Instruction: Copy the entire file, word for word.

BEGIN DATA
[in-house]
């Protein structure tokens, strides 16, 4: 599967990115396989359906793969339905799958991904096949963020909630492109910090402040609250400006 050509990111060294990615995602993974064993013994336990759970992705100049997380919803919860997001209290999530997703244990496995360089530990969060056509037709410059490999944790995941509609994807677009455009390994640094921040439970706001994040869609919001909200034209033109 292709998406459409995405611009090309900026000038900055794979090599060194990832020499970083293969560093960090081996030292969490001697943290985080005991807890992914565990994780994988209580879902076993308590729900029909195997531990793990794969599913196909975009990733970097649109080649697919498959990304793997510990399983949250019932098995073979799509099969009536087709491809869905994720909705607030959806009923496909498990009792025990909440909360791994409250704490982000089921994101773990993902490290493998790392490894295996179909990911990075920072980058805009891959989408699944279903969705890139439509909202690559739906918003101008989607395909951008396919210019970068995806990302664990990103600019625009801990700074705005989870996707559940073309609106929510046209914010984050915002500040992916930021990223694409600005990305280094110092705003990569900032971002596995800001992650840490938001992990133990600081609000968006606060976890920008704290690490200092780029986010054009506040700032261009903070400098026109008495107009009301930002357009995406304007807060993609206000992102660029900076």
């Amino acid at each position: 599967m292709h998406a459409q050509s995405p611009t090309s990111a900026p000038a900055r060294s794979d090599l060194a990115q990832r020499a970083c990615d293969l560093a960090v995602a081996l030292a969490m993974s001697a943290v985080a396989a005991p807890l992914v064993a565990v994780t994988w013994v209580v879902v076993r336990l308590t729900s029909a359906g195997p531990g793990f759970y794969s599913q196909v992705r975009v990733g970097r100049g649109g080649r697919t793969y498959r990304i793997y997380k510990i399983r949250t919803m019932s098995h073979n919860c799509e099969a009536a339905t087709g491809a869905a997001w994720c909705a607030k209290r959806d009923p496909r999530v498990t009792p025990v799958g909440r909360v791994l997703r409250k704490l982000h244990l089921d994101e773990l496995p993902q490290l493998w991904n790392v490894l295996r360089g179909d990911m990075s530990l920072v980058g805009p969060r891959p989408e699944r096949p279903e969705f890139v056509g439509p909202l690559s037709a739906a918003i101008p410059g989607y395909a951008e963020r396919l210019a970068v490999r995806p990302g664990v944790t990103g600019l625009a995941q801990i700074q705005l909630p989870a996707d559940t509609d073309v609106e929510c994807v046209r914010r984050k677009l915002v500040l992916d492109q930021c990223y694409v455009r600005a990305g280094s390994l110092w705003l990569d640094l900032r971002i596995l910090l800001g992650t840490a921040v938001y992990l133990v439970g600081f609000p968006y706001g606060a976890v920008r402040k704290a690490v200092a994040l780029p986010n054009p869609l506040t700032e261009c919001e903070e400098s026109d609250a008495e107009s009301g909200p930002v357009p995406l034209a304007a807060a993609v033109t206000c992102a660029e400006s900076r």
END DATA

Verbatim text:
[in-house]
């Protein structure tokens, strides 16, 4: 599967990115396989359906793969339905799958991904096949963020909630492109910090402040609250400006 050509990111060294990615995602993974064993013994336990759970992705100049997380919803919860997001209290999530997703244990496995360089530990969060056509037709410059490999944790995941509609994807677009455009390994640094921040439970706001994040869609919001909200034209033109 292709998406459409995405611009090309900026000038900055794979090599060194990832020499970083293969560093960090081996030292969490001697943290985080005991807890992914565990994780994988209580879902076993308590729900029909195997531990793990794969599913196909975009990733970097649109080649697919498959990304793997510990399983949250019932098995073979799509099969009536087709491809869905994720909705607030959806009923496909498990009792025990909440909360791994409250704490982000089921994101773990993902490290493998790392490894295996179909990911990075920072980058805009891959989408699944279903969705890139439509909202690559739906918003101008989607395909951008396919210019970068995806990302664990990103600019625009801990700074705005989870996707559940073309609106929510046209914010984050915002500040992916930021990223694409600005990305280094110092705003990569900032971002596995800001992650840490938001992990133990600081609000968006606060976890920008704290690490200092780029986010054009506040700032261009903070400098026109008495107009009301930002357009995406304007807060993609206000992102660029900076």
């Amino acid at each position: 599967m292709h998406a459409q050509s995405p611009t090309s990111a900026p000038a900055r060294s794979d090599l060194a990115q990832r020499a970083c990615d293969l560093a960090v995602a081996l030292a969490m993974s001697a943290v985080a396989a005991p807890l992914v064993a565990v994780t994988w013994v209580v879902v076993r336990l308590t729900s029909a359906g195997p531990g793990f759970y794969s599913q196909v992705r975009v990733g970097r100049g649109g080649r697919t793969y498959r990304i793997y997380k510990i399983r949250t919803m019932s098995h073979n919860c799509e099969a009536a339905t087709g491809a869905a997001w994720c909705a607030k209290r959806d009923p496909r999530v498990t009792p025990v799958g909440r909360v791994l997703r409250k704490l982000h244990l089921d994101e773990l496995p993902q490290l493998w991904n790392v490894l295996r360089g179909d990911m990075s530990l920072v980058g805009p969060r891959p989408e699944r096949p279903e969705f890139v056509g439509p909202l690559s037709a739906a918003i101008p410059g989607y395909a951008e963020r396919l210019a970068v490999r995806p990302g664990v944790t990103g600019l625009a995941q801990i700074q705005l909630p989870a996707d559940t509609d073309v609106e929510c994807v046209r914010r984050k677009l915002v500040l992916d492109q930021c990223y694409v455009r600005a990305g280094s390994l110092w705003l990569d640094l900032r971002i596995l910090l800001g992650t840490a921040v938001y992990l133990v439970g600081f609000p968006y706001g606060a976890v920008r402040k704290a690490v200092a994040l780029p986010n054009p869609l506040t700032e261009c919001e903070e400098s026109d609250a008495e107009s009301g909200p930002v357009p995406l034209a304007a807060a993609v033109t206000c992102a660029e400006s900076r």